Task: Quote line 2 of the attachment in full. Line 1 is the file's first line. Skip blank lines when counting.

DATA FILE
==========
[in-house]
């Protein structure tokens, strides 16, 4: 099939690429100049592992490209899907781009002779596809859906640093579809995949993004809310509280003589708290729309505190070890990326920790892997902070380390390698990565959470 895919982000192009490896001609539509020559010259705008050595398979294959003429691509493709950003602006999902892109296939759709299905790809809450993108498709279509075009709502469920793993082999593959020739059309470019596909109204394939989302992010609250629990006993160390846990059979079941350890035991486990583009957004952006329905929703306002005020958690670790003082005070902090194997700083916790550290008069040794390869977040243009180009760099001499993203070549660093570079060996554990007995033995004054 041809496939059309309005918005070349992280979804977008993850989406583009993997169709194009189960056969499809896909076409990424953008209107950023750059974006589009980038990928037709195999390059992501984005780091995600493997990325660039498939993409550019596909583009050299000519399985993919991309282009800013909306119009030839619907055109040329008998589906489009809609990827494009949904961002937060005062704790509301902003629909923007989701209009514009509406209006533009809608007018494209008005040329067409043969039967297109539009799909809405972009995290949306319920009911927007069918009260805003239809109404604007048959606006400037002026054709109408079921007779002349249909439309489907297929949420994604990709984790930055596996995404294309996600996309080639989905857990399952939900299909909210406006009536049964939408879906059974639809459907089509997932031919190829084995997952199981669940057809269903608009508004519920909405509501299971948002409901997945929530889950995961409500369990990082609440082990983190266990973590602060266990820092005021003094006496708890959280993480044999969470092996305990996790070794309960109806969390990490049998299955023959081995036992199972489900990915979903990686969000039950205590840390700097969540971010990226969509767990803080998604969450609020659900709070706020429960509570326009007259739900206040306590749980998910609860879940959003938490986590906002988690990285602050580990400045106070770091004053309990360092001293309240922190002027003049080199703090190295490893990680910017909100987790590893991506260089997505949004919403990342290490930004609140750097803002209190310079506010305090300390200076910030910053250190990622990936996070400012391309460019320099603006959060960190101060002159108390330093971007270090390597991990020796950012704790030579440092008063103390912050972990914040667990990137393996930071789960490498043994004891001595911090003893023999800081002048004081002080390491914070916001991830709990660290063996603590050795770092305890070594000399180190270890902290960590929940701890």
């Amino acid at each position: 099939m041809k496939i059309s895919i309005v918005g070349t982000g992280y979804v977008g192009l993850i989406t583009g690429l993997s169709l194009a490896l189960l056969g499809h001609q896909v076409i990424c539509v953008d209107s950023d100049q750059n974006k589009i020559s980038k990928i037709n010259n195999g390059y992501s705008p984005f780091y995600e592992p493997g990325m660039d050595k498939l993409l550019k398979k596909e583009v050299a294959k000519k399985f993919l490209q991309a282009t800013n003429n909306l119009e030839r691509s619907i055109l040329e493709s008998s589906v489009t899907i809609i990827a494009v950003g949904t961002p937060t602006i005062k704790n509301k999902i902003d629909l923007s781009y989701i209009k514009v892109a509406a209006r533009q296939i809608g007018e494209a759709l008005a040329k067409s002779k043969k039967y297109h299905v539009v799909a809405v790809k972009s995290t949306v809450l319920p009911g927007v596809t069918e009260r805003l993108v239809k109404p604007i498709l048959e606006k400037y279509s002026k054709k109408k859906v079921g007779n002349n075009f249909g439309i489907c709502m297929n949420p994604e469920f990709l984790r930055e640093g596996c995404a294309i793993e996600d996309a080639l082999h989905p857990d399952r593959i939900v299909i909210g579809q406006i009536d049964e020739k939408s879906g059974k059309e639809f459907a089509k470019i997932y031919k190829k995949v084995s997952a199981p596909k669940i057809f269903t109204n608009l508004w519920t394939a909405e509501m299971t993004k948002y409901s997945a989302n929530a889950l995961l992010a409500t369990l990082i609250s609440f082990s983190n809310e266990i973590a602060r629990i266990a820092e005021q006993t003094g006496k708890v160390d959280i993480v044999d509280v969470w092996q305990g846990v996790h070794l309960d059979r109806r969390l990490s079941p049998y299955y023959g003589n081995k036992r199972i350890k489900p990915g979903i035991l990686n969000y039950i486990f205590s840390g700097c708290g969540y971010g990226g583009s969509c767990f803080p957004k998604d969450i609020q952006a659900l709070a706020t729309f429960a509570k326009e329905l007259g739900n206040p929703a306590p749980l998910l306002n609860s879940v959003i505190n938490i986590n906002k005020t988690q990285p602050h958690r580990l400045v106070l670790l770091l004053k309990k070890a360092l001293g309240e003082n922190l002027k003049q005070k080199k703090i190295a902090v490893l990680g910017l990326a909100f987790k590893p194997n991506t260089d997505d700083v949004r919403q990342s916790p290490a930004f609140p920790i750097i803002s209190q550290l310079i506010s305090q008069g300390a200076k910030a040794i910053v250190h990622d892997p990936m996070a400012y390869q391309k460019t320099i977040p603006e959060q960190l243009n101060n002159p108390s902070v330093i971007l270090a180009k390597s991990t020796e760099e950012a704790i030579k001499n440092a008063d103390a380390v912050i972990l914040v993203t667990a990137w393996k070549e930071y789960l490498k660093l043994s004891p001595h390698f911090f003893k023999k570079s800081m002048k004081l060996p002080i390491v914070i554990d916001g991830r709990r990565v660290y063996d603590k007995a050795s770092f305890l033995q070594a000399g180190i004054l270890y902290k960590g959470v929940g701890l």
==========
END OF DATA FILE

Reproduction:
């Protein structure tokens, strides 16, 4: 099939690429100049592992490209899907781009002779596809859906640093579809995949993004809310509280003589708290729309505190070890990326920790892997902070380390390698990565959470 895919982000192009490896001609539509020559010259705008050595398979294959003429691509493709950003602006999902892109296939759709299905790809809450993108498709279509075009709502469920793993082999593959020739059309470019596909109204394939989302992010609250629990006993160390846990059979079941350890035991486990583009957004952006329905929703306002005020958690670790003082005070902090194997700083916790550290008069040794390869977040243009180009760099001499993203070549660093570079060996554990007995033995004054 041809496939059309309005918005070349992280979804977008993850989406583009993997169709194009189960056969499809896909076409990424953008209107950023750059974006589009980038990928037709195999390059992501984005780091995600493997990325660039498939993409550019596909583009050299000519399985993919991309282009800013909306119009030839619907055109040329008998589906489009809609990827494009949904961002937060005062704790509301902003629909923007989701209009514009509406209006533009809608007018494209008005040329067409043969039967297109539009799909809405972009995290949306319920009911927007069918009260805003239809109404604007048959606006400037002026054709109408079921007779002349249909439309489907297929949420994604990709984790930055596996995404294309996600996309080639989905857990399952939900299909909210406006009536049964939408879906059974639809459907089509997932031919190829084995997952199981669940057809269903608009508004519920909405509501299971948002409901997945929530889950995961409500369990990082609440082990983190266990973590602060266990820092005021003094006496708890959280993480044999969470092996305990996790070794309960109806969390990490049998299955023959081995036992199972489900990915979903990686969000039950205590840390700097969540971010990226969509767990803080998604969450609020659900709070706020429960509570326009007259739900206040306590749980998910609860879940959003938490986590906002988690990285602050580990400045106070770091004053309990360092001293309240922190002027003049080199703090190295490893990680910017909100987790590893991506260089997505949004919403990342290490930004609140750097803002209190310079506010305090300390200076910030910053250190990622990936996070400012391309460019320099603006959060960190101060002159108390330093971007270090390597991990020796950012704790030579440092008063103390912050972990914040667990990137393996930071789960490498043994004891001595911090003893023999800081002048004081002080390491914070916001991830709990660290063996603590050795770092305890070594000399180190270890902290960590929940701890």